" and objects likely "to serve as weapons capable
of doing serious bodily harm to others." De Vore Decl.
¶ 10. DHO De Vore further found that petitioner admitted
to possessing the microwave without staff permission.
Id. ¶ 12. Petitioner was sanctioned to a loss
of 41 days Good Conduct Time and two months of telephone
privileges on the hazardous tool charge and a loss of 27 days
Good Conduct Time and two months of commissary privileges on
the stolen property charge. Id. Att. 2 at 17, 23.
alleges that the disciplinary proceeding violated his rights
to due process because he was not provided with adequate
notice of the charges against him and was denied the
opportunity to call witnesses on his behalf. Respondent
maintains that the proceeding complied with relevant due
disciplinary proceedings are not part of a criminal
prosecution, and the full panoply of rights due a defendant
in such proceedings does not apply." Wolff v.
McDonnell, 418 U.S. 539, 556 (1974). Instead, due
process requirements are met if the inmate receives: 1) a
written statement at least twenty-four hours before the
disciplinary hearing that includes the charges and a
description of the evidence against the prisoner; 2) an
opportunity to present documentary evidence and call
witnesses; 3) legal assistance where the charges are complex
or the inmate is illiterate; and 4) a written statement by
the factfinders detailing the evidence relied upon and the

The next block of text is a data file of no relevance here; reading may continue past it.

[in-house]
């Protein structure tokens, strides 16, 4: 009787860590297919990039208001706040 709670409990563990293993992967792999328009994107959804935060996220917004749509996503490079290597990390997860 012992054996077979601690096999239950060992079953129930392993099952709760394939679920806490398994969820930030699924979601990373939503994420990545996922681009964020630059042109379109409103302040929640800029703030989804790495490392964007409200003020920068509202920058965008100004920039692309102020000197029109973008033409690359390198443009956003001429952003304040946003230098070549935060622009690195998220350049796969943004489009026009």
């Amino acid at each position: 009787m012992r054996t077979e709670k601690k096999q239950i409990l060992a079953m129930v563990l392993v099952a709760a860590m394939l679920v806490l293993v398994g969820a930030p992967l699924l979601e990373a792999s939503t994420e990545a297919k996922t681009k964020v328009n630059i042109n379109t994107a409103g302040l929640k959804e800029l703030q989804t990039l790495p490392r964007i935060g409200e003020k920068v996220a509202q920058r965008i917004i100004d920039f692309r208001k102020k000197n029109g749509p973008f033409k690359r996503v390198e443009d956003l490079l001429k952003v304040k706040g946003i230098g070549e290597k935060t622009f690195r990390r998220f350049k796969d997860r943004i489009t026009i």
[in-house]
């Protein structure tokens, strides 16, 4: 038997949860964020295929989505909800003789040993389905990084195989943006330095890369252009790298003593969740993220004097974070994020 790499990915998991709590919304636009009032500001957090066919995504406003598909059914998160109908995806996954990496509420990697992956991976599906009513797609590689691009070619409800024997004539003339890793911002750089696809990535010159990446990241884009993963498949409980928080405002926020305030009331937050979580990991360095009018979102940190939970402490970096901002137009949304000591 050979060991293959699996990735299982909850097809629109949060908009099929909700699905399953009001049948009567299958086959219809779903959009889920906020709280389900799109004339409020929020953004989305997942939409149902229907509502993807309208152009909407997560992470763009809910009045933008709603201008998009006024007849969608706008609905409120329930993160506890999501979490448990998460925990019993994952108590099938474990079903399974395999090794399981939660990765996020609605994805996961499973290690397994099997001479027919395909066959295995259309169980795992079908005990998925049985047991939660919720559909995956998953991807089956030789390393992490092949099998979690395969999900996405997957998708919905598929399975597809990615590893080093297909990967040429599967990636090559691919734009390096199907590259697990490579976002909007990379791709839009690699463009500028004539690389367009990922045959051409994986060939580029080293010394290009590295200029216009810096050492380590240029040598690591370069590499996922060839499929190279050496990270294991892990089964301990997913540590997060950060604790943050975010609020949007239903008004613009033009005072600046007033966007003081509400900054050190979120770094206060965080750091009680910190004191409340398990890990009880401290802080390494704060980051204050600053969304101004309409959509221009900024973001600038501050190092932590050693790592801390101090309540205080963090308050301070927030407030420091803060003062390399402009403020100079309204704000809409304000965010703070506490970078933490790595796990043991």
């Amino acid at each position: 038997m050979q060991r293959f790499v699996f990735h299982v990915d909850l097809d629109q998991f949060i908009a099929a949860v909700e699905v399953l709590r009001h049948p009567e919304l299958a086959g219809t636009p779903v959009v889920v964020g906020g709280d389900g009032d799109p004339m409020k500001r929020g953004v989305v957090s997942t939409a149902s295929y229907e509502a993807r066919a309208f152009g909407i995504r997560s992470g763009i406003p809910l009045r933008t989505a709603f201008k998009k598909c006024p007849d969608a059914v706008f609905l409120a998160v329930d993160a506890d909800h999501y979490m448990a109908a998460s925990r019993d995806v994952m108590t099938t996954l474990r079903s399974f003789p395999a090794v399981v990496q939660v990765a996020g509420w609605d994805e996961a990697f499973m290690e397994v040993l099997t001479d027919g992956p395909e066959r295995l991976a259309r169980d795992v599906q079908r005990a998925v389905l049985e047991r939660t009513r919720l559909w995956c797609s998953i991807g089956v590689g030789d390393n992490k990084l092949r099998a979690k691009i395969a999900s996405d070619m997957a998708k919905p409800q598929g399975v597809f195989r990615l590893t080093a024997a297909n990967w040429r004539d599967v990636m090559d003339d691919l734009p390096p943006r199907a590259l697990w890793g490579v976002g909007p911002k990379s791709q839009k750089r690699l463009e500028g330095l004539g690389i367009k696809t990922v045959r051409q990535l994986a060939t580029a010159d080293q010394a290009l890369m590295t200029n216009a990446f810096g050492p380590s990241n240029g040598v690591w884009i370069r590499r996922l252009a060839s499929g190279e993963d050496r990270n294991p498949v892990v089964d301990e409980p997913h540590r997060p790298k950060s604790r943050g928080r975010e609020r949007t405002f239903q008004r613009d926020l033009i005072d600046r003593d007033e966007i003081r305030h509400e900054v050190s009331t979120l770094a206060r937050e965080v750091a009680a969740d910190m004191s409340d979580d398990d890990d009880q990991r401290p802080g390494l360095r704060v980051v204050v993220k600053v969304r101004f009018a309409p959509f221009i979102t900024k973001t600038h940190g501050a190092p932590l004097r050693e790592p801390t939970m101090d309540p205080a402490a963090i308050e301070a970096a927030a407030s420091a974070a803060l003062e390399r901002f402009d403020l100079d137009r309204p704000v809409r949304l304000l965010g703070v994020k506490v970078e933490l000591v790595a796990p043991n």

reasons for the disciplinary action. Id. at 563-70;
see also Superintendent v. Hill, 472 U.S. 445, 455
(1985) ("We hold that the requirements of due process
are satisfied if some evidence supports the decision by the
prison disciplinary board to revoke good time
first argues that he did not receive adequate notice of the
charges against him, because DHO De Vore found that he had
committed violations different from those charged in the
incident reports. Pet'r Mem. at 5 (ECF No. 41). In
Wolff, the Supreme Court explained, "Part of
the function of notice [of the claimed violation] is to give
the charged party a chance to marshal the facts in his
defense and to clarify what the charges are."
Wolff 418 U.S. at 564. Here, the incident reports
"described the factual situation that was the basis for
the finding of guilt of possession of contraband and alerted
[petitioner] that he would be charged with possessing
something he did not own" and with a prohibited object.
Bostic v. Carlson, 884 F.2d 1267, 1270-71 (9th Cir.
1989), overruled on other grounds by Nettles v.
Grounds, 830 F.3d 922 (9th Cir. 2016). In other words,
the incident reports provided petitioner with adequate notice
of the facts underlying the charges against him and allowed
him to prepare a defense.
a DHO may find that an inmate "committed the prohibited
act(s) charged and/or a similar prohibited act(s) as
described in the incident report." 28 C.F.R. §
541.8(a)(1). The regulation does not require "advance
notice" in order to find that an inmate committed
"prohibited acts" similar to those charged in an
incident report. Finally, the violations petitioner committed
were of the same or lesser severity than the charges in the
incident reports. De Vore Decl. ¶ 13. Thus, ...